The fossil record shows clams were one of the first foods eaten by modern humans, homo sapiens. Preliterate coastal people knew that clams were (a) easy to cook, (b) the hard-shelled were OK to eat raw and (c) delicious. Most people today buy their clams fresh from a market. Generally these clams are still dug by hand, or with specialized rakes. But as the world’s appetite for seafood outstrips population growth, in recent decades scientists and entrepreneurs have looked into “farming” both fish and shellfish.
This trend is not without risks. Where fish are concerned, problems with fecal contamination, disease spread through close-crowded stocks and leaks from farms into the ocean have caused problems. But clam farming in the U.S. is thriving. First developed in the 1960s, cultured clams are considered less of a threat to the environment than farmed fish. Still the industry is not without its problems: an August 2007 study in the journal Shellfisheries Research revealed a threefold higher percentage of infection by a thraustochyrprid, Quahog Parasite X, in cultured stock than in adjacent wild hardshell clams.
The Northern hardshell clam, Mercenaria mercenaria, and softshell clam, Mya arenaria, are most often farmed. The former is better known as littlenecks (the smallest size), cherrystones (about the size of a half-dollar) or quahogs (largest), an Indian word pronounced “CO-hog.” Mya arenaria is better known as the steamer clam.
The Cape Cod Cultured Clam Corporation was one of the first US firms dedicated to clam farming, beginning in the 1970s. Small steamers ready to spawn were kept in tanks. Their spelt (reproductive emissions) was carefully collected for introduction to nutrient-filled tanks, to grow the clams to a field-plantable size. The company was successful for a time but succumbed to liquidity problems. Another market player, the Aquacultural Research Corporation of Chapin Beach, Cape Cod is still active, and supplies clams wholesale to the Seattle Fish Company.
Aquaculture has been growing rapidly worldwide for decades. In 2009, farmed shellfish and fish surpassed wild stocks as the major source of seafood. The National Oceanographic and Atmospheric Administration (NOAA) estimates that 84 percent of the seafood consumed in the US is now imported, and half of that is produced by aquaculture. The problem with US clams has been their own success: whereas oysters “as big as dinner plates” were noted by Henry Hudson in what is now New York City, in the early 17th century, civilization has reduced the production of shellfish beds through overharvesting and by pollution. Even major improvements to US water quality wrought by the Clean Water Act have been only somewhat successful in returning native shellfish to former abundance, as in Chesapeake Bay.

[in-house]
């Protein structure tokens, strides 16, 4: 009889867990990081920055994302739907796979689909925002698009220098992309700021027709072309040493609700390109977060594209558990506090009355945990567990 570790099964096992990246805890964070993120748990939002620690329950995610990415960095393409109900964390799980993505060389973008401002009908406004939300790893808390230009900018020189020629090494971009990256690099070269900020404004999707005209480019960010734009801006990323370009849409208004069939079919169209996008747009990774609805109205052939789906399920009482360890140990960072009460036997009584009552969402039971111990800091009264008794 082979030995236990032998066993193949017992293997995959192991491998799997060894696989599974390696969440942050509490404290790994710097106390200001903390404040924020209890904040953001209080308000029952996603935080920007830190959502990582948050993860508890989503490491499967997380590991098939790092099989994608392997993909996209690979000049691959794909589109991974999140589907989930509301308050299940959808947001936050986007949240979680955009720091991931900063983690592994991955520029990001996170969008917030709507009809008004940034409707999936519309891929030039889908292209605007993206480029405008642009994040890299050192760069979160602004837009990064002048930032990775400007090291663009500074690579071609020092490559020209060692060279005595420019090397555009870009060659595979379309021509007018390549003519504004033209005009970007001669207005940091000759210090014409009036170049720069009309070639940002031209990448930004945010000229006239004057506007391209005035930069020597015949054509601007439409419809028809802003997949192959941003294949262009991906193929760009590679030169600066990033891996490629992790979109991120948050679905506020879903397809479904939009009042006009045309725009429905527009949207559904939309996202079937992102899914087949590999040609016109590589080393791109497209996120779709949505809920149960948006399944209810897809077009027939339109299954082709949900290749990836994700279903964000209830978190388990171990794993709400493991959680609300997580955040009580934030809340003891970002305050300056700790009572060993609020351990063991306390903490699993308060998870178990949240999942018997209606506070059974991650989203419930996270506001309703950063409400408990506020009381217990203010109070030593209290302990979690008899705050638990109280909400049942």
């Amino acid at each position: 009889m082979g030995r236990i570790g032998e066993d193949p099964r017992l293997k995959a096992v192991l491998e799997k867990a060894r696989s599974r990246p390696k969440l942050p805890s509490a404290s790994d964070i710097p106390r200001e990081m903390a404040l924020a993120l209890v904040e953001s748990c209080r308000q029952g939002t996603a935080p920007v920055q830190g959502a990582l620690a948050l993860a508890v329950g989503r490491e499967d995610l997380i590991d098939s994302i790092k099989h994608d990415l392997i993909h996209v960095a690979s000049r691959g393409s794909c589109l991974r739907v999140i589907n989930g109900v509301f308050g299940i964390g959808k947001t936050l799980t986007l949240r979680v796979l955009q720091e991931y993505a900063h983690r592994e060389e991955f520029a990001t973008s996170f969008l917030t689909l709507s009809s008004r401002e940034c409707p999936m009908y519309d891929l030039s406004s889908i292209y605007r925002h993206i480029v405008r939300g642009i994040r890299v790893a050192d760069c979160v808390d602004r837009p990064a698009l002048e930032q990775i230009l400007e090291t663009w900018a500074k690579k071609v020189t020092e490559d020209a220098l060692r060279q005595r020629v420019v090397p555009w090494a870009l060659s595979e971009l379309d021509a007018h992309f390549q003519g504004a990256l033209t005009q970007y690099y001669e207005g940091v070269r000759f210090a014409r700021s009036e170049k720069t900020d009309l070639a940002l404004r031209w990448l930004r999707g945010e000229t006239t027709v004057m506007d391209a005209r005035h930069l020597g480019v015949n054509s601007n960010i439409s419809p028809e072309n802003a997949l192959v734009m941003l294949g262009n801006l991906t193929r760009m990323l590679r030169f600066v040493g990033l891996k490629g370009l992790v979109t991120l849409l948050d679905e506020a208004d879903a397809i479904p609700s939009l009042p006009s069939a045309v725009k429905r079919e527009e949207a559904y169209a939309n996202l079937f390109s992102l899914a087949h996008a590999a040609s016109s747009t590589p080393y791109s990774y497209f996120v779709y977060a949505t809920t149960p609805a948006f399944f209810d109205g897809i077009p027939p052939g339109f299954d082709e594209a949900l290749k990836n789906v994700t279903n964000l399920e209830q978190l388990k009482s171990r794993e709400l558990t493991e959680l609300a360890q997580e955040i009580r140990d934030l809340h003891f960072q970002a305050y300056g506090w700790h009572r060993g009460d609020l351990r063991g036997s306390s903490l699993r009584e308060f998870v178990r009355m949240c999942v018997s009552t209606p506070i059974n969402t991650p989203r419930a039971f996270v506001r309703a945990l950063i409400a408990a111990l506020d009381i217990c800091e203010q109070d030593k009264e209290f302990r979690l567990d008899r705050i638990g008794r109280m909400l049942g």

Clam fans will have to become more knowledgeable about not only the types of clams they prefer but their source. The most promising news about clam and other shellfish farming is its minimal impact on adjacent ecosystems. Unlike fish farms, accidental release of shellfish farm byproducts has not been associated with significant environmental damage, nor has there been manifest danger so far from inbred farmed species contaminating the larger gene pool. The increased prevalence of disease in cultured clams is common to all farmed animals. Science will eventually discover ways to isolate and treat these diseases, so that farmed clams are as healthy as clams from the oceans.
A farmed clam is still a clam: delicious! And we have the famed Wellfleet Oyster as a model. Most oyster fans today don’t know modern Wellfleets most often come from “grants,” sunken, stocked cages submerged in areas of Cape Cod Bay, and auctioned to individual farmers for fixed terms. Yet the Wellfleet Oyster remains the most famous in the world, instantly distinguishable from any competitor.
The future for farmed clams in the United States and worldwide looks bright. Sinking clams and oysters in cages has also been found effective in cleansing bays and harbors of nitrogen and phosphate-driven plankton “blooms,” while the shellfish have remained safe to eat.
Most people cannot distinguish taste the difference between farmed and non-farmed clams. They are different in appearance. The rings on a farmed clam shell are darker about two-thirds of the way in from the edge.|